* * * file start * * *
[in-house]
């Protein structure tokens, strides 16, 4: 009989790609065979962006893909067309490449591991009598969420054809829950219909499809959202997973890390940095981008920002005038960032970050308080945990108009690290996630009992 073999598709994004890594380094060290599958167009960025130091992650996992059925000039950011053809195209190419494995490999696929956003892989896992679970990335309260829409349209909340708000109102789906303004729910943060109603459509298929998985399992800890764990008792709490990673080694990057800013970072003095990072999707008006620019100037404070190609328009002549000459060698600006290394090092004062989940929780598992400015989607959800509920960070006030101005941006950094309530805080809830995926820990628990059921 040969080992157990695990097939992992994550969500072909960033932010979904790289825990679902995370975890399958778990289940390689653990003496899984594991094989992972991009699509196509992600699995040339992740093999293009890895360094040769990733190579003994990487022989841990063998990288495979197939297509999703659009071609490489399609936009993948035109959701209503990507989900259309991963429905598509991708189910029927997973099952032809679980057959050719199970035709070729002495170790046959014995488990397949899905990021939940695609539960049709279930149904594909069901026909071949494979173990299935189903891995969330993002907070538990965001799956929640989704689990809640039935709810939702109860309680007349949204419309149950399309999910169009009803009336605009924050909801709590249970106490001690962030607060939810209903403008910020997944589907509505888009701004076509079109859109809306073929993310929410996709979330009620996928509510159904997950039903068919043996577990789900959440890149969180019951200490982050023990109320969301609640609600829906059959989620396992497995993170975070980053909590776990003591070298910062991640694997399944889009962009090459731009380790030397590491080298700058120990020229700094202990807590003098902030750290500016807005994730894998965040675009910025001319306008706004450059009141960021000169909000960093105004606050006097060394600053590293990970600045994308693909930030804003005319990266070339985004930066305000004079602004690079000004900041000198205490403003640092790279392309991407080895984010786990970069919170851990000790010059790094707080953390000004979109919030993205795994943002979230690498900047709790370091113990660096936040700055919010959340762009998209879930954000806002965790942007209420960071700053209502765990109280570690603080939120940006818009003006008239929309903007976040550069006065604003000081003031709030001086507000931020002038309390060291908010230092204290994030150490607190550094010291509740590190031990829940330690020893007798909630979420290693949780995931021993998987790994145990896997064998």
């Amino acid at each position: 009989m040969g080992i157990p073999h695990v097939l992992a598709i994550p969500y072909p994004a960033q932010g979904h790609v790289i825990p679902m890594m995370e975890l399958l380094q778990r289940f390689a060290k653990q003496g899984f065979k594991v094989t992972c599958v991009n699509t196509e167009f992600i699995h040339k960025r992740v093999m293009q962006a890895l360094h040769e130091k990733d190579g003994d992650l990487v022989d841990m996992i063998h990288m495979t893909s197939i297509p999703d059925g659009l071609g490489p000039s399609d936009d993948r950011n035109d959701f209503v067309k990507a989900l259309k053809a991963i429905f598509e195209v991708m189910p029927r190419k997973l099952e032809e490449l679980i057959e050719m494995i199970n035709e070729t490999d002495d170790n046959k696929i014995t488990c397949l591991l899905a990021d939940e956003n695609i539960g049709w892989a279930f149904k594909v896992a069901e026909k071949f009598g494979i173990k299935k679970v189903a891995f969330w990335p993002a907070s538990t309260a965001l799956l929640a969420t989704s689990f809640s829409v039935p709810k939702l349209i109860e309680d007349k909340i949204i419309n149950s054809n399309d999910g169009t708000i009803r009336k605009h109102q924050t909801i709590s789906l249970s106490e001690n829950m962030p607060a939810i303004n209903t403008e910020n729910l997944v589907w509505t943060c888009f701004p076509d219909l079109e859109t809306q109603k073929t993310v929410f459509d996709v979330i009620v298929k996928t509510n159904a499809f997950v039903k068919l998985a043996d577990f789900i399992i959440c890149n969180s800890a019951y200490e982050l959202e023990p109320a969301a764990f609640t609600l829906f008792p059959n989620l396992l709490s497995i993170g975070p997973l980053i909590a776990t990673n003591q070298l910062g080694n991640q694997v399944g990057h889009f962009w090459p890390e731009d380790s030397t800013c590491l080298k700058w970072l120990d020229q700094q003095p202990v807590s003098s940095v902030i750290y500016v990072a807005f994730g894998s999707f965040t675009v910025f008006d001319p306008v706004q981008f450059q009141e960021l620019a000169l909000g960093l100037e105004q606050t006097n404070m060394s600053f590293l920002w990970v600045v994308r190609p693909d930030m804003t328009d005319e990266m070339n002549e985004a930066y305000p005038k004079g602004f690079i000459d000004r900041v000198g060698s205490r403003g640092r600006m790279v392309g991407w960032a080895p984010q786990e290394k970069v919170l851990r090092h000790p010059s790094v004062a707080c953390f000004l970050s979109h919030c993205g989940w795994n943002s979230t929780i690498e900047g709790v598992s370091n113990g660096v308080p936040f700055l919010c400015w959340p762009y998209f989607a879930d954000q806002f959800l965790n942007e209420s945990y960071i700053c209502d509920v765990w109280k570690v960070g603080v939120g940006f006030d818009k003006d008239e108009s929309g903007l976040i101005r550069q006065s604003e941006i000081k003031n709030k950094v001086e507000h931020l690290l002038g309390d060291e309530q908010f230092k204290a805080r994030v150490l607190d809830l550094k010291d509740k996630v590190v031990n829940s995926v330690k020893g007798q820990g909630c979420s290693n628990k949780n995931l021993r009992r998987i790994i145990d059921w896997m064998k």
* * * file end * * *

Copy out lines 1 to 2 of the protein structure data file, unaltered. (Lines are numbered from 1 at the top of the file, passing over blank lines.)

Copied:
[in-house]
């Protein structure tokens, strides 16, 4: 009989790609065979962006893909067309490449591991009598969420054809829950219909499809959202997973890390940095981008920002005038960032970050308080945990108009690290996630009992 073999598709994004890594380094060290599958167009960025130091992650996992059925000039950011053809195209190419494995490999696929956003892989896992679970990335309260829409349209909340708000109102789906303004729910943060109603459509298929998985399992800890764990008792709490990673080694990057800013970072003095990072999707008006620019100037404070190609328009002549000459060698600006290394090092004062989940929780598992400015989607959800509920960070006030101005941006950094309530805080809830995926820990628990059921 040969080992157990695990097939992992994550969500072909960033932010979904790289825990679902995370975890399958778990289940390689653990003496899984594991094989992972991009699509196509992600699995040339992740093999293009890895360094040769990733190579003994990487022989841990063998990288495979197939297509999703659009071609490489399609936009993948035109959701209503990507989900259309991963429905598509991708189910029927997973099952032809679980057959050719199970035709070729002495170790046959014995488990397949899905990021939940695609539960049709279930149904594909069901026909071949494979173990299935189903891995969330993002907070538990965001799956929640989704689990809640039935709810939702109860309680007349949204419309149950399309999910169009009803009336605009924050909801709590249970106490001690962030607060939810209903403008910020997944589907509505888009701004076509079109859109809306073929993310929410996709979330009620996928509510159904997950039903068919043996577990789900959440890149969180019951200490982050023990109320969301609640609600829906059959989620396992497995993170975070980053909590776990003591070298910062991640694997399944889009962009090459731009380790030397590491080298700058120990020229700094202990807590003098902030750290500016807005994730894998965040675009910025001319306008706004450059009141960021000169909000960093105004606050006097060394600053590293990970600045994308693909930030804003005319990266070339985004930066305000004079602004690079000004900041000198205490403003640092790279392309991407080895984010786990970069919170851990000790010059790094707080953390000004979109919030993205795994943002979230690498900047709790370091113990660096936040700055919010959340762009998209879930954000806002965790942007209420960071700053209502765990109280570690603080939120940006818009003006008239929309903007976040550069006065604003000081003031709030001086507000931020002038309390060291908010230092204290994030150490607190550094010291509740590190031990829940330690020893007798909630979420290693949780995931021993998987790994145990896997064998």